Mojave River Basin Decision
by Sue McClurg
With drainage water described as “more caustic than battery acid,” how
to clean up Iron Mountain Mine – and who should foot the bill – has long
been a major pollution remediation problem. For decades, rain runoff from
the mine, located near Redding, caused heavy metals to spill into creeks and
waterways and on into the Sacramento River, killing salmon and other aquatic
life far downstream.
The mine, a fractured 4,000-acre mountain that once yielded copper, zinc,
gold, silver and the mineral pyrite, used to produce sulfuric acid, was
declared a federal Superfund site in 1983 – some 20 years after it closed.
A treatment plant in operation at the site since 1994 is credited with
removing more than 5 million pounds of heavy metals, including copper,
cadmium and zinc, that would otherwise have flowed down Spring Creek and
into the Sacramento River. (Lime is used to neutralize the runoff.) But the
treatment does not come cheap; the plant costs about $5 million a year to
operate. Nor does the Spring Creek Debris Dam/treatment system capture all
the drainage that leaches into other creeks around the mine.
These acidic discharges will be further reduced thanks to an innovative
settlement reached by governmental agencies and the company that now owns
the mine, Aventis CropScience USA Inc. Terms of the public-private
partnership were released in October, ending nine years of litigation and
three years of settlement negotiations over the mine’s cleanup costs.
The settlement calls for Aventis (formerly known as Rhone Poulenc Inc.) to
pay $160 million into an insurance fund that will ultimately generate some
$800 million for long-term water treatment at the mine. Without such a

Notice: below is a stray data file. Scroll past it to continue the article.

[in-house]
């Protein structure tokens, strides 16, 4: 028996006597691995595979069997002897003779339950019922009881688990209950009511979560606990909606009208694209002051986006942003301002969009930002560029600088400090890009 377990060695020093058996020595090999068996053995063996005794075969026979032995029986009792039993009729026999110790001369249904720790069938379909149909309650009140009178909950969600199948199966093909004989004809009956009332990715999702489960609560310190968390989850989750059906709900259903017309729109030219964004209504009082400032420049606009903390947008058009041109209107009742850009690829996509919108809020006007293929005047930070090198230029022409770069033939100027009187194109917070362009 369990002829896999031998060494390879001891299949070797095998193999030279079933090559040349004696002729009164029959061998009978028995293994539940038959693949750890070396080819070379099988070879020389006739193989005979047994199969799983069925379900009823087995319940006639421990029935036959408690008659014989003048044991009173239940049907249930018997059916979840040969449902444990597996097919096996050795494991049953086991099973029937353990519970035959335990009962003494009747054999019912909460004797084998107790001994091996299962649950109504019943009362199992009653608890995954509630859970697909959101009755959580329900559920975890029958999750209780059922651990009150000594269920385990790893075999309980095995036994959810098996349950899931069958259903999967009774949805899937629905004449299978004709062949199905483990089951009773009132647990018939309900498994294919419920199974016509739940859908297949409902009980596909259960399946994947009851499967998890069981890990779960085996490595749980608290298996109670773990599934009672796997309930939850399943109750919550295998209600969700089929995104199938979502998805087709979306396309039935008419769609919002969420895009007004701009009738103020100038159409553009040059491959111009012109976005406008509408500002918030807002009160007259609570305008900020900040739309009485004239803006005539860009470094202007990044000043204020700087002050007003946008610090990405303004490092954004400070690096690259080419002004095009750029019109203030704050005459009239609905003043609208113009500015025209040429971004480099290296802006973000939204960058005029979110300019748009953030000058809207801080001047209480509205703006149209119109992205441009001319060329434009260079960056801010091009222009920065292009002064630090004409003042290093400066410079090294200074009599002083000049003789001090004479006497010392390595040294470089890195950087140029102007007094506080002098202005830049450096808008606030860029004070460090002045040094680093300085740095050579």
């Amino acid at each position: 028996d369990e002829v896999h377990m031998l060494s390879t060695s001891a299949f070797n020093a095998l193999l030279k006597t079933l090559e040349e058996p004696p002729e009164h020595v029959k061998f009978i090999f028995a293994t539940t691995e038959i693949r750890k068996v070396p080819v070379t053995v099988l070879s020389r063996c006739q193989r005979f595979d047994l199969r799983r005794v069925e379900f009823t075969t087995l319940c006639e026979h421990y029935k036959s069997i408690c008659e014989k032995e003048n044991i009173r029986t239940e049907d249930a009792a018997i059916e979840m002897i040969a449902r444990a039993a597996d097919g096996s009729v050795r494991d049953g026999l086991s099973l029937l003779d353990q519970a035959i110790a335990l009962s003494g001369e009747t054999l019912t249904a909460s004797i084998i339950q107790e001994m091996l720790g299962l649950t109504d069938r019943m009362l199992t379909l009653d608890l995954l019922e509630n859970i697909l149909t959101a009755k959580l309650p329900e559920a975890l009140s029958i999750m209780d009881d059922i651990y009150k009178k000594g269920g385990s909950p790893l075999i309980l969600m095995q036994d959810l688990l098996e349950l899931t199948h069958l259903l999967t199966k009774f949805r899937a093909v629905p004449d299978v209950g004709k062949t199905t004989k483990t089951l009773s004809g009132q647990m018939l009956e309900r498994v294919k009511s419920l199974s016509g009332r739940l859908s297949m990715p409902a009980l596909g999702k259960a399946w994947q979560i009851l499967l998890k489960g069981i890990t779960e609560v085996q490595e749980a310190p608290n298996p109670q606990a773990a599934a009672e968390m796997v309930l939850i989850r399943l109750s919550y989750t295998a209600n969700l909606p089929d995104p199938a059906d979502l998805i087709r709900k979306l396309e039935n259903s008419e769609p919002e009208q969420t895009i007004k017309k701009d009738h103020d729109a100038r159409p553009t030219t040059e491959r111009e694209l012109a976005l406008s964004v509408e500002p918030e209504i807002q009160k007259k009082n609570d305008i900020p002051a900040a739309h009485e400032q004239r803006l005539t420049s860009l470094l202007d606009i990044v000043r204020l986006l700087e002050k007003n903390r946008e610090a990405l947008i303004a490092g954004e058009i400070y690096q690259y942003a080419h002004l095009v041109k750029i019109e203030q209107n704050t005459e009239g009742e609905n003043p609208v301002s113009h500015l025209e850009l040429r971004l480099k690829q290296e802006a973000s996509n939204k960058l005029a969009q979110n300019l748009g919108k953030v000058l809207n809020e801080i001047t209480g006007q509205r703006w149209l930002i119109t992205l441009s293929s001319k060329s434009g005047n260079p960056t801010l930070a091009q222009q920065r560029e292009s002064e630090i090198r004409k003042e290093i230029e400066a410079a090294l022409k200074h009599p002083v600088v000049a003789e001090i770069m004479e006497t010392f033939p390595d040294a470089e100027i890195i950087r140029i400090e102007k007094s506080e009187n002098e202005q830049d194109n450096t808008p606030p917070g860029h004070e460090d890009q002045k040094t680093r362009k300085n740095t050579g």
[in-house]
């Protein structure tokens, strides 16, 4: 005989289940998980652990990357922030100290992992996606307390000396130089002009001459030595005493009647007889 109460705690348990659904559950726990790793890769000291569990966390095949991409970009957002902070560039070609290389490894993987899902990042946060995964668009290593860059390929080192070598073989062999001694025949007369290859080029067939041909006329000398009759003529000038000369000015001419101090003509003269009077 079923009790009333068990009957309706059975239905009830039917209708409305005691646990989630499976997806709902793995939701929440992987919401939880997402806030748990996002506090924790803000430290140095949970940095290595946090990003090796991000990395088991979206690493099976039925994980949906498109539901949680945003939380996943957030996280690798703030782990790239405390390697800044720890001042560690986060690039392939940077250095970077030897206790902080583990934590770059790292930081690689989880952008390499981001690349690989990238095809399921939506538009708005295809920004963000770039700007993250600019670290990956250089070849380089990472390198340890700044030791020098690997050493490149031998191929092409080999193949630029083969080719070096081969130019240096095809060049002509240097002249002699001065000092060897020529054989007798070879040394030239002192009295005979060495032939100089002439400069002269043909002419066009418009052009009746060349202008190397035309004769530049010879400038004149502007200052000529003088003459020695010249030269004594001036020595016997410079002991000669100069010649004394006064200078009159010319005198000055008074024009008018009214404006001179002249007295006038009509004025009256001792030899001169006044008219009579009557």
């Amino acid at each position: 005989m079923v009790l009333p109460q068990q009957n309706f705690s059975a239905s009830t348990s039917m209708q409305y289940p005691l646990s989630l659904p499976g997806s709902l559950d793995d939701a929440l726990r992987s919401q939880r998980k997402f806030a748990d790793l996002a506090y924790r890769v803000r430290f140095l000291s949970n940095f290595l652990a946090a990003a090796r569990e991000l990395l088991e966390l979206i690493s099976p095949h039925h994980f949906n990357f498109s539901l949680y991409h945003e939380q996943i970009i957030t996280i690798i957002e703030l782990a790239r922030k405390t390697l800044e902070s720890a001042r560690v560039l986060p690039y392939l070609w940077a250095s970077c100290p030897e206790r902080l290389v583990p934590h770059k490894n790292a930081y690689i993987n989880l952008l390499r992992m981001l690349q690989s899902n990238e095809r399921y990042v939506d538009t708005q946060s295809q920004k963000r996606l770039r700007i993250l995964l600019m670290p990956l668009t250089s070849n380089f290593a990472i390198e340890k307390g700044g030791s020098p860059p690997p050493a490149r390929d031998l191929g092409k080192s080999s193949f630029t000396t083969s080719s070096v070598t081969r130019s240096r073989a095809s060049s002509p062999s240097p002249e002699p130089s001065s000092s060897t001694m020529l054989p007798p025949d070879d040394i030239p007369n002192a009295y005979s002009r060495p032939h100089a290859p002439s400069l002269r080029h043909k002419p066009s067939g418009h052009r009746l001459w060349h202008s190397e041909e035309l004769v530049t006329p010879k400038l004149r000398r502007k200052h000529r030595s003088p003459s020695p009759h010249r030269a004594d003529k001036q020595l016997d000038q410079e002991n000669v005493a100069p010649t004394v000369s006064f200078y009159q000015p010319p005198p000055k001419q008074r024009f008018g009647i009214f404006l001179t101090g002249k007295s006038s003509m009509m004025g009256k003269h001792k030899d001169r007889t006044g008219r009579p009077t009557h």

settlement, clean up costs would have been borne by the federal government
and, ultimately, taxpayers. Aventis, in turn, will be absolved of future
liability at the mine. The company also agreed not to try to recover the
$150 million it says it already has spent on mitigation at the mine.
“This agreement is an excellent example of government and the private
sector working together to develop a solution to a serious environmental
problem,” Winston Hickox, secretary of the California Environmental
Protection Agency (Cal-EPA), said in a prepared press release.
Money generated by the
fund will pay for the continued operation costs of the existing treatment
plant that captures runoff from the three main mines at Iron Mountain. It
also will fund construction of a new debris dam on nearly Slickrock Creek so
that drainage from that portion of the mine site can be routed through the
treatment system. Once that project is completed, officials with the U.S.
Environmental Protection Agency estimate that 95 percent of the runoff from
the mine will be captured and treated.
officials estimate there are some 39,000 old and abandoned mines in
California, a legacy of the state’s rush to riches history. At least 130,
including Iron Mountain Mine, are known to discharge heavy metals into
California waterways. According to the U.S. Geological Survey, drainage
waters from Iron Mountain are the most acidic waters ever measured. The pH
value of the water is negative 3.6, below the normal pH scale of zero to 14.
On this scale, 7 is neutral, the lower the number, the more acidic the
IT ALL HERE
SUPREME COURT of
THE MOJAVE DECISION